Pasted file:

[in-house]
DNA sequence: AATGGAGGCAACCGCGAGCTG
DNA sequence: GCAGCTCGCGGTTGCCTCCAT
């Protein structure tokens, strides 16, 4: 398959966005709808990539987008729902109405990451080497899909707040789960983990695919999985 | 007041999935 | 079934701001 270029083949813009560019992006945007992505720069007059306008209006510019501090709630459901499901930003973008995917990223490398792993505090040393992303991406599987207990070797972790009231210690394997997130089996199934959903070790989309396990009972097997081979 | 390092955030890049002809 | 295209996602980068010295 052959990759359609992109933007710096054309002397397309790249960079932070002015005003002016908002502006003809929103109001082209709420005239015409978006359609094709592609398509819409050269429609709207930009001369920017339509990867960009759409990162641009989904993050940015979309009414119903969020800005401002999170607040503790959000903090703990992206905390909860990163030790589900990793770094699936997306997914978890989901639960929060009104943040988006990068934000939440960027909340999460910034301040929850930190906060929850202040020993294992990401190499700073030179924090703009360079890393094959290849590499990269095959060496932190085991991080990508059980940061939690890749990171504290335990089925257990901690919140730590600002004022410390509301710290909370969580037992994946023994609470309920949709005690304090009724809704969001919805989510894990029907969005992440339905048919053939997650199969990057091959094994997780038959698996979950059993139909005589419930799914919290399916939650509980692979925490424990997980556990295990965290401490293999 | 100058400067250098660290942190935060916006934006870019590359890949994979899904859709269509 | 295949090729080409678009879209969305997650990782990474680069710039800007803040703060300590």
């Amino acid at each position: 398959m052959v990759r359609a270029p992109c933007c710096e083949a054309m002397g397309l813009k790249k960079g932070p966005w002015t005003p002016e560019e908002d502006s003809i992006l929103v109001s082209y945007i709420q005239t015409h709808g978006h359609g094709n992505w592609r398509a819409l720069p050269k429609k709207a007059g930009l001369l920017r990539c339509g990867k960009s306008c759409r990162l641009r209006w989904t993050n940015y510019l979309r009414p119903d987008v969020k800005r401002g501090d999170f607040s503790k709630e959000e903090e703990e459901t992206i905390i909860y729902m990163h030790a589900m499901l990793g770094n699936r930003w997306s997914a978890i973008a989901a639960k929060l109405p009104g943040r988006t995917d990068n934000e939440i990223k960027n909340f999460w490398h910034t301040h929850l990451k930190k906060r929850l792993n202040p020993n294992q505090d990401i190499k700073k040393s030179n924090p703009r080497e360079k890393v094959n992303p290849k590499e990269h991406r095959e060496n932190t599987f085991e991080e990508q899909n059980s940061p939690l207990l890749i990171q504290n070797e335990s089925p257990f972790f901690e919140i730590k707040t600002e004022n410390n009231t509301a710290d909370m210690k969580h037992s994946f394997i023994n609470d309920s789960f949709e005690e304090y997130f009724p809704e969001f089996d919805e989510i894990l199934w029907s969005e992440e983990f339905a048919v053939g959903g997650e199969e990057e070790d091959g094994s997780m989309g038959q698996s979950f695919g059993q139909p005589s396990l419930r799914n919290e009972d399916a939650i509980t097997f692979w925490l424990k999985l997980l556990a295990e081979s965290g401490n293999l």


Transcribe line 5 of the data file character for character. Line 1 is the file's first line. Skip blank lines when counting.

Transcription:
């Amino acid at each position: 398959m052959v990759r359609a270029p992109c933007c710096e083949a054309m002397g397309l813009k790249k960079g932070p966005w002015t005003p002016e560019e908002d502006s003809i992006l929103v109001s082209y945007i709420q005239t015409h709808g978006h359609g094709n992505w592609r398509a819409l720069p050269k429609k709207a007059g930009l001369l920017r990539c339509g990867k960009s306008c759409r990162l641009r209006w989904t993050n940015y510019l979309r009414p119903d987008v969020k800005r401002g501090d999170f607040s503790k709630e959000e903090e703990e459901t992206i905390i909860y729902m990163h030790a589900m499901l990793g770094n699936r930003w997306s997914a978890i973008a989901a639960k929060l109405p009104g943040r988006t995917d990068n934000e939440i990223k960027n909340f999460w490398h910034t301040h929850l990451k930190k906060r929850l792993n202040p020993n294992q505090d990401i190499k700073k040393s030179n924090p703009r080497e360079k890393v094959n992303p290849k590499e990269h991406r095959e060496n932190t599987f085991e991080e990508q899909n059980s940061p939690l207990l890749i990171q504290n070797e335990s089925p257990f972790f901690e919140i730590k707040t600002e004022n410390n009231t509301a710290d909370m210690k969580h037992s994946f394997i023994n609470d309920s789960f949709e005690e304090y997130f009724p809704e969001f089996d919805e989510i894990l199934w029907s969005e992440e983990f339905a048919v053939g959903g997650e199969e990057e070790d091959g094994s997780m989309g038959q698996s979950f695919g059993q139909p005589s396990l419930r799914n919290e009972d399916a939650i509980t097997f692979w925490l424990k999985l997980l556990a295990e081979s965290g401490n293999l």